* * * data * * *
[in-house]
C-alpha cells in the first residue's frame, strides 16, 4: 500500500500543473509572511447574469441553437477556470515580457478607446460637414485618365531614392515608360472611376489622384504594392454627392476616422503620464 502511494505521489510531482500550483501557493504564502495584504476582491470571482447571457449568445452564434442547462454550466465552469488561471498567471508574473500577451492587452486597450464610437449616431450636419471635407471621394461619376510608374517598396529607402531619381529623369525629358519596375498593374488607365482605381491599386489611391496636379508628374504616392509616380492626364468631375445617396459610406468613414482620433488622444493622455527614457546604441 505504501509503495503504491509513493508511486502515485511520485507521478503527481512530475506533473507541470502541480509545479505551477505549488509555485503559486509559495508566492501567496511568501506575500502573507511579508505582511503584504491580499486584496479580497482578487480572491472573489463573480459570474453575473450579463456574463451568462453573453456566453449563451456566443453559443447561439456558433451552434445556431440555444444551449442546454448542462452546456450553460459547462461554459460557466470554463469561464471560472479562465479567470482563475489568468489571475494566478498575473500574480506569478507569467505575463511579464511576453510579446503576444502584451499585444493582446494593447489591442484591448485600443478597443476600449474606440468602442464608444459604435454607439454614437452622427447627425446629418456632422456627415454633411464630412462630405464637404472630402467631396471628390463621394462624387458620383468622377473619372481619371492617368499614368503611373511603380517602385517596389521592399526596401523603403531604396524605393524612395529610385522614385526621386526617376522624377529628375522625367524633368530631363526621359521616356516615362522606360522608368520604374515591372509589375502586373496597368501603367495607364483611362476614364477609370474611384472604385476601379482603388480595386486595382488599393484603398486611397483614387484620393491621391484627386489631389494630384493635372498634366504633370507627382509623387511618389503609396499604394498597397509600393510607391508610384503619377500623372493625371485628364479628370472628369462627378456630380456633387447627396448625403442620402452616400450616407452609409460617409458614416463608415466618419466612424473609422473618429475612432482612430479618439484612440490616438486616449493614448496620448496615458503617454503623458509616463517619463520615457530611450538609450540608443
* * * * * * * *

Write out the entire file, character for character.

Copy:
[in-house]
C-alpha cells in the first residue's frame, strides 16, 4: 500500500500543473509572511447574469441553437477556470515580457478607446460637414485618365531614392515608360472611376489622384504594392454627392476616422503620464 502511494505521489510531482500550483501557493504564502495584504476582491470571482447571457449568445452564434442547462454550466465552469488561471498567471508574473500577451492587452486597450464610437449616431450636419471635407471621394461619376510608374517598396529607402531619381529623369525629358519596375498593374488607365482605381491599386489611391496636379508628374504616392509616380492626364468631375445617396459610406468613414482620433488622444493622455527614457546604441 505504501509503495503504491509513493508511486502515485511520485507521478503527481512530475506533473507541470502541480509545479505551477505549488509555485503559486509559495508566492501567496511568501506575500502573507511579508505582511503584504491580499486584496479580497482578487480572491472573489463573480459570474453575473450579463456574463451568462453573453456566453449563451456566443453559443447561439456558433451552434445556431440555444444551449442546454448542462452546456450553460459547462461554459460557466470554463469561464471560472479562465479567470482563475489568468489571475494566478498575473500574480506569478507569467505575463511579464511576453510579446503576444502584451499585444493582446494593447489591442484591448485600443478597443476600449474606440468602442464608444459604435454607439454614437452622427447627425446629418456632422456627415454633411464630412462630405464637404472630402467631396471628390463621394462624387458620383468622377473619372481619371492617368499614368503611373511603380517602385517596389521592399526596401523603403531604396524605393524612395529610385522614385526621386526617376522624377529628375522625367524633368530631363526621359521616356516615362522606360522608368520604374515591372509589375502586373496597368501603367495607364483611362476614364477609370474611384472604385476601379482603388480595386486595382488599393484603398486611397483614387484620393491621391484627386489631389494630384493635372498634366504633370507627382509623387511618389503609396499604394498597397509600393510607391508610384503619377500623372493625371485628364479628370472628369462627378456630380456633387447627396448625403442620402452616400450616407452609409460617409458614416463608415466618419466612424473609422473618429475612432482612430479618439484612440490616438486616449493614448496620448496615458503617454503623458509616463517619463520615457530611450538609450540608443